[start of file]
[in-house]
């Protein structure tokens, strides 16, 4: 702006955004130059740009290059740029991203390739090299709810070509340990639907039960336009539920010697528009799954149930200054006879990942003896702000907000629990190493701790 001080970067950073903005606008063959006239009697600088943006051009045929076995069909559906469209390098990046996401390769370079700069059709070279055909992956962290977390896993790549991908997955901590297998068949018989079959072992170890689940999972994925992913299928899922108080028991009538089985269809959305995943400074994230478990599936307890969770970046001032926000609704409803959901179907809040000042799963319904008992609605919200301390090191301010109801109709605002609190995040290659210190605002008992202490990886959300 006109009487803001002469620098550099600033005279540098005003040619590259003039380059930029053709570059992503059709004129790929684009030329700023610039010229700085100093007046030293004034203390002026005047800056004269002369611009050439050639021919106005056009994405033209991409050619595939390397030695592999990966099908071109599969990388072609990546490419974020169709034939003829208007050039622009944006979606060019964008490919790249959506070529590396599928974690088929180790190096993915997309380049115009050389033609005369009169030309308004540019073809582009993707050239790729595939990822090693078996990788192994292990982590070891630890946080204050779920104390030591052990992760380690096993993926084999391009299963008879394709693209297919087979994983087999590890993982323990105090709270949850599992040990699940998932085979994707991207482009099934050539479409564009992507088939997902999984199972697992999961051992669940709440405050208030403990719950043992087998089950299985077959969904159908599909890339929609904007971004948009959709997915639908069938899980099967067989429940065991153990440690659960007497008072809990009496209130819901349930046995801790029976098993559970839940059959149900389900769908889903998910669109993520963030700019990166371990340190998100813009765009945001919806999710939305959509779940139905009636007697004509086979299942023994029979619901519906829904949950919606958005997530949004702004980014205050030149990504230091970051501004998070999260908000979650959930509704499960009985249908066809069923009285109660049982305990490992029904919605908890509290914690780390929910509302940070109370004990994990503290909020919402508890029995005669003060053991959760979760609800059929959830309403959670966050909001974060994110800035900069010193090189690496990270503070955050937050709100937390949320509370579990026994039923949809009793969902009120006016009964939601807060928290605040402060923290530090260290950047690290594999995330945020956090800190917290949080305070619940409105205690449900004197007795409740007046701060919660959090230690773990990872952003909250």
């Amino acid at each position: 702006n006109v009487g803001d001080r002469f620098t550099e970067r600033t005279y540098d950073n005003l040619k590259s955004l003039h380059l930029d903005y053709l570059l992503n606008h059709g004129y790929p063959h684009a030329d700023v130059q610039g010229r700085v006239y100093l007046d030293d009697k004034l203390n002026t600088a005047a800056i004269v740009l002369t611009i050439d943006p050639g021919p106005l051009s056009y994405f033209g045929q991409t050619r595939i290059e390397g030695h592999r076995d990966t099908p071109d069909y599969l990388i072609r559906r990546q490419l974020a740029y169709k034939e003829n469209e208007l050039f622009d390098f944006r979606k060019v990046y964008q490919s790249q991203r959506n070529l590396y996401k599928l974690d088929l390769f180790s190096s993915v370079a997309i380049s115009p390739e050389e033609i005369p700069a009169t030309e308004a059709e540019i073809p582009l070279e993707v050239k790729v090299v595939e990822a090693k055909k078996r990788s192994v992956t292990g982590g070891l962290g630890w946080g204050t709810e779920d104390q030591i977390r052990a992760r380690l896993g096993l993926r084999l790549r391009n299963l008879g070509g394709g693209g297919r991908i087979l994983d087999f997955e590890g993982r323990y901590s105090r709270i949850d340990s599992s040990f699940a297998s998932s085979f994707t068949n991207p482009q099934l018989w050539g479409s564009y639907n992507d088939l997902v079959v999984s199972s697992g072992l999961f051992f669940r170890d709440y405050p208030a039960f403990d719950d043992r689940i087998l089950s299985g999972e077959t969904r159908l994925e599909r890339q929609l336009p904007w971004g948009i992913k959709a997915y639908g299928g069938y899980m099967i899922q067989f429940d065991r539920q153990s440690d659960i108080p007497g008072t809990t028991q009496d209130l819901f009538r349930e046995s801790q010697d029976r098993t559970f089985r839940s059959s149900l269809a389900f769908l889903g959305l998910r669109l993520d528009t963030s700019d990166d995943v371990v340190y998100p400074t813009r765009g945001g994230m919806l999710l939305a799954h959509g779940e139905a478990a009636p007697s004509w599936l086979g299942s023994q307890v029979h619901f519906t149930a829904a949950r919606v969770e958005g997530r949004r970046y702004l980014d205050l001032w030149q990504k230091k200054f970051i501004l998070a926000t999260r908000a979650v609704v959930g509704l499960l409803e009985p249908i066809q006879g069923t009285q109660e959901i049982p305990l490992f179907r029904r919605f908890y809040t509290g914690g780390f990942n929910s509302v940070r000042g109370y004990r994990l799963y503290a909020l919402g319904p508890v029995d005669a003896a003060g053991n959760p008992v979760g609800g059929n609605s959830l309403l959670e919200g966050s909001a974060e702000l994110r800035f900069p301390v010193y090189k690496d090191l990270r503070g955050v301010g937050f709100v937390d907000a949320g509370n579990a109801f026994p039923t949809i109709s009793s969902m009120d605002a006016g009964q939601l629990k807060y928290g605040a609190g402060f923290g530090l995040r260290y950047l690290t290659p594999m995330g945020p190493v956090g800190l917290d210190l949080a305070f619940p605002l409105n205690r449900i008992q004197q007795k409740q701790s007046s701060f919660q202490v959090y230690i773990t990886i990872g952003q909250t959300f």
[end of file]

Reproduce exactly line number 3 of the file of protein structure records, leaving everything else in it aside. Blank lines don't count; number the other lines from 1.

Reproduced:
């Amino acid at each position: 702006n006109v009487g803001d001080r002469f620098t550099e970067r600033t005279y540098d950073n005003l040619k590259s955004l003039h380059l930029d903005y053709l570059l992503n606008h059709g004129y790929p063959h684009a030329d700023v130059q610039g010229r700085v006239y100093l007046d030293d009697k004034l203390n002026t600088a005047a800056i004269v740009l002369t611009i050439d943006p050639g021919p106005l051009s056009y994405f033209g045929q991409t050619r595939i290059e390397g030695h592999r076995d990966t099908p071109d069909y599969l990388i072609r559906r990546q490419l974020a740029y169709k034939e003829n469209e208007l050039f622009d390098f944006r979606k060019v990046y964008q490919s790249q991203r959506n070529l590396y996401k599928l974690d088929l390769f180790s190096s993915v370079a997309i380049s115009p390739e050389e033609i005369p700069a009169t030309e308004a059709e540019i073809p582009l070279e993707v050239k790729v090299v595939e990822a090693k055909k078996r990788s192994v992956t292990g982590g070891l962290g630890w946080g204050t709810e779920d104390q030591i977390r052990a992760r380690l896993g096993l993926r084999l790549r391009n299963l008879g070509g394709g693209g297919r991908i087979l994983d087999f997955e590890g993982r323990y901590s105090r709270i949850d340990s599992s040990f699940a297998s998932s085979f994707t068949n991207p482009q099934l018989w050539g479409s564009y639907n992507d088939l997902v079959v999984s199972s697992g072992l999961f051992f669940r170890d709440y405050p208030a039960f403990d719950d043992r689940i087998l089950s299985g999972e077959t969904r159908l994925e599909r890339q929609l336009p904007w971004g948009i992913k959709a997915y639908g299928g069938y899980m099967i899922q067989f429940d065991r539920q153990s440690d659960i108080p007497g008072t809990t028991q009496d209130l819901f009538r349930e046995s801790q010697d029976r098993t559970f089985r839940s059959s149900l269809a389900f769908l889903g959305l998910r669109l993520d528009t963030s700019d990166d995943v371990v340190y998100p400074t813009r765009g945001g994230m919806l999710l939305a799954h959509g779940e139905a478990a009636p007697s004509w599936l086979g299942s023994q307890v029979h619901f519906t149930a829904a949950r919606v969770e958005g997530r949004r970046y702004l980014d205050l001032w030149q990504k230091k200054f970051i501004l998070a926000t999260r908000a979650v609704v959930g509704l499960l409803e009985p249908i066809q006879g069923t009285q109660e959901i049982p305990l490992f179907r029904r919605f908890y809040t509290g914690g780390f990942n929910s509302v940070r000042g109370y004990r994990l799963y503290a909020l919402g319904p508890v029995d005669a003896a003060g053991n959760p008992v979760g609800g059929n609605s959830l309403l959670e919200g966050s909001a974060e702000l994110r800035f900069p301390v010193y090189k690496d090191l990270r503070g955050v301010g937050f709100v937390d907000a949320g509370n579990a109801f026994p039923t949809i109709s009793s969902m009120d605002a006016g009964q939601l629990k807060y928290g605040a609190g402060f923290g530090l995040r260290y950047l690290t290659p594999m995330g945020p190493v956090g800190l917290d210190l949080a305070f619940p605002l409105n205690r449900i008992q004197q007795k409740q701790s007046s701060f919660q202490v959090y230690i773990t990886i990872g952003q909250t959300f």